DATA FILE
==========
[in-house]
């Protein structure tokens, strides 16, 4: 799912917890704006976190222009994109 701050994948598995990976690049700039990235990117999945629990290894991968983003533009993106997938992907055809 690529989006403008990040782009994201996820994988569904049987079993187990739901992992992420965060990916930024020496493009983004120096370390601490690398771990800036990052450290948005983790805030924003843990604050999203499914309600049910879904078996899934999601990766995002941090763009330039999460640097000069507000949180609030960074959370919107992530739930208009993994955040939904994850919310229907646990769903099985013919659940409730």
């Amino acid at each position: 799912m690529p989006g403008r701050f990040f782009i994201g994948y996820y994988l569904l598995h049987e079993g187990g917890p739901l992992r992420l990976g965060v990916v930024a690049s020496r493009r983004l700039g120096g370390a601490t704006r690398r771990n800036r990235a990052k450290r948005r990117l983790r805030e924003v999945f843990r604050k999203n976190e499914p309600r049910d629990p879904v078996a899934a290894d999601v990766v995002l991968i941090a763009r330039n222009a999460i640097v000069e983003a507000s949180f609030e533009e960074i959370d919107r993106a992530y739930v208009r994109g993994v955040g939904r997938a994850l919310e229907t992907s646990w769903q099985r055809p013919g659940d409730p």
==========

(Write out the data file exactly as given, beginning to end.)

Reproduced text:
[in-house]
């Protein structure tokens, strides 16, 4: 799912917890704006976190222009994109 701050994948598995990976690049700039990235990117999945629990290894991968983003533009993106997938992907055809 690529989006403008990040782009994201996820994988569904049987079993187990739901992992992420965060990916930024020496493009983004120096370390601490690398771990800036990052450290948005983790805030924003843990604050999203499914309600049910879904078996899934999601990766995002941090763009330039999460640097000069507000949180609030960074959370919107992530739930208009993994955040939904994850919310229907646990769903099985013919659940409730």
């Amino acid at each position: 799912m690529p989006g403008r701050f990040f782009i994201g994948y996820y994988l569904l598995h049987e079993g187990g917890p739901l992992r992420l990976g965060v990916v930024a690049s020496r493009r983004l700039g120096g370390a601490t704006r690398r771990n800036r990235a990052k450290r948005r990117l983790r805030e924003v999945f843990r604050k999203n976190e499914p309600r049910d629990p879904v078996a899934a290894d999601v990766v995002l991968i941090a763009r330039n222009a999460i640097v000069e983003a507000s949180f609030e533009e960074i959370d919107r993106a992530y739930v208009r994109g993994v955040g939904r997938a994850l919310e229907t992907s646990w769903q099985r055809p013919g659940d409730p």